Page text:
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Archive for Parenting

Seven Simple Strategies That May Increase Your Success As A Single Mom

WHERE is the “Easy Button?”

Staples had it right when they invested that big red button for their advertising campaign.  I just wish they had REALLY invented the darned thing! Life is no small task for most people, and being a single mom is not for the faint of heart.

Once upon a time, long ago, I was married and shared some responsibilities with another person. Granted, he didn’t take on too much, had no idea how to be a parent and even less inclination to learn – but it was another body in the house.

Do you ever get tired of doing it all on your own?

There are more days than I can count that I am grateful I haven’t had to be alone in this parenting journey. God blessed me with a loving and engaging sister. We don’t always see eye-to-eye, but more often than not she is on my side. She offers objective opinions, helps me to see situations from my children’s point of view and has saved me from myself more often than I can count.

I may want to strangle her tonight, but tomorrow we’ll still be together. We are family, and best friends – a wonderful combination cause she can’t get away from me!

Over the years, with her help, and the help of several therapists, I’ve learned strategies that have helped save my relationship with my children. No matter what stage in life we’re in – from diapers to married daughter and beyond, these have saved my sanity and my children.

Here are seven of my favorites – I hope they help!

1.  Take a timeout!

Over the years, as my children were very young, I learned and appreciated the advantages of giving a timeout. It gave them time to settle down and me too! But, as they grew older it was something I phased out as they kept telling me how it made them feel like they were still a baby.

After trying – rather unsuccessfully – to deal with my youngest son’s anger issues, we headed off to a therapist who once again introduced me to “timeout.” Essentially it WAS a timeout from each other. The rule was whenever one or the other of us needed time away to calm down we told each other and we HAD to disengage.

Don’t wait until your child asks for a timeout, take one yourself first.

2. You need support.

Everyone needs support. It is literally impossible to do this job alone. You might sometimes feel like you’re alone but the trick is to be sure you aren’t. It’s likely you already have friends and family who would be there to help, but it’s important that you tap into that resource and use it.

Taking your life journey alone is a fool’s effort whether you have children or not.

3. Your children need a mentor outside of the four walls of your home.

Your children need someone other than you to help them balance their own life journey.  It is helpful if that mentor is a man as he will give a different view to your children. That male can be a youth pastor at church, a special teacher or a friend of yours. It’s not necessary they spend hours and hours with your children, only that they are available.

4. Respect runs in two directions.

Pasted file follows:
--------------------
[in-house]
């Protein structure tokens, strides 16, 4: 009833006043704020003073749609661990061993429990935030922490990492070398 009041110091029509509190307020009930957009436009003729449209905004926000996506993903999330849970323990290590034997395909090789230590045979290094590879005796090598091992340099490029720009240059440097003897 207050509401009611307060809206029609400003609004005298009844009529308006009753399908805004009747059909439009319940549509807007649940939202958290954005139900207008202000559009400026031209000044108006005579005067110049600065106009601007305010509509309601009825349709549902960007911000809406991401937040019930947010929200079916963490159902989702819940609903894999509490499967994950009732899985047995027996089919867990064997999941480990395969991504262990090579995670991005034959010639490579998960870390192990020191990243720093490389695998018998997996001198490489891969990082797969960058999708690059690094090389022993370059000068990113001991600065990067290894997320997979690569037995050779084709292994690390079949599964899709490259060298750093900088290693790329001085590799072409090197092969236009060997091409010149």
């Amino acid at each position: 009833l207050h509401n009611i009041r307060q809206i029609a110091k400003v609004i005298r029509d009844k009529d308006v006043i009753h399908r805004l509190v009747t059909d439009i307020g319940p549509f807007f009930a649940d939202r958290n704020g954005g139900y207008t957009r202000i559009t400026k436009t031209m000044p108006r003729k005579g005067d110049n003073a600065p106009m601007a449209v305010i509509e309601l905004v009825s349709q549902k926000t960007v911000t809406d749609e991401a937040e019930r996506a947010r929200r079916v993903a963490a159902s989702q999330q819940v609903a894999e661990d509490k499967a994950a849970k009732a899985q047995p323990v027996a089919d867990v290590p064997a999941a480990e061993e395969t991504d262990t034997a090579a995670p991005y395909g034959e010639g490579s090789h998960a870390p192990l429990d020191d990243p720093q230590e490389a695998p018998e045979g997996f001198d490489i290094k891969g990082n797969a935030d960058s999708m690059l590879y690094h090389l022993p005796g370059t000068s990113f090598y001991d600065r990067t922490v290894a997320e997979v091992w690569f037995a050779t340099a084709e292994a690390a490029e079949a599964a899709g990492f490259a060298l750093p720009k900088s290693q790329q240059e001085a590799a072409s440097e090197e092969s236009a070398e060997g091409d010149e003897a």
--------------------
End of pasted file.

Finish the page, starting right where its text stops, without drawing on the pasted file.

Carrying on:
I am a BIG believer in respect – and I believe that respect runs in two directions. It’s a bit like the comments people yell at their computers – “Do what I want you to do, not what I’ve told you to do!”

In other words, your children notice when you show them respect; they learn how to show respect by watching a mimicking you. If you don’t respect them it will be exceedingly difficult for them to respect you. They may be able to fake it at an early age, but as they reach maturity this little mistake will drastically affect your long-term relationship.

If you want a relationship with your children when they have children it is a wise decision to show them the respect you demand from them.

5. Love is unconditional.

Both my daughters have had friends whose mothers were very open about how they didn’t want them. These girls were mistakes that essentially ruined the lives of their parents, or so they were told.  In the first case the girl was first born, out of wedlock, supposedly forcing the parents to both leave school. After this they went on to have six more children, neither finishing college – but they always blamed their lack of education on their first daughter.

In the second case, the young girl was second born, always playing second fiddle to her older sister and being told that she was a ‘mistake’ as they only wanted one child.

In both instances the girls were permanently emotionally damaged by their relationship with their parents. Both wanted – and did – leave as soon as they reached 18. The first lost her virginity at age 12, searching for love – in all the wrong places. The second is writing a different story, but only because of strong relationships she has outside of her family.

You love your children unconditionally – no matter how angry they make you, no matter what mistakes they make. You don’t have to love or accept their behavior, but that has nothing to do with WHO they are. You love WHO they are and discipline WHAT they do.

6. God gave us two ears and one mouth – use them in proportion.

Most of us (me included!) love to talk. Most psychologists and therapists tell us that we often aren’t listening to the other person in our conversation but instead are formulating our response to their first statement. However, God gave us two ears and one mouth because it’s more important to listen than it is to speak. In fact, you’ll accomplish more in all your relationships if you listen to what the other person (including your child) is really saying.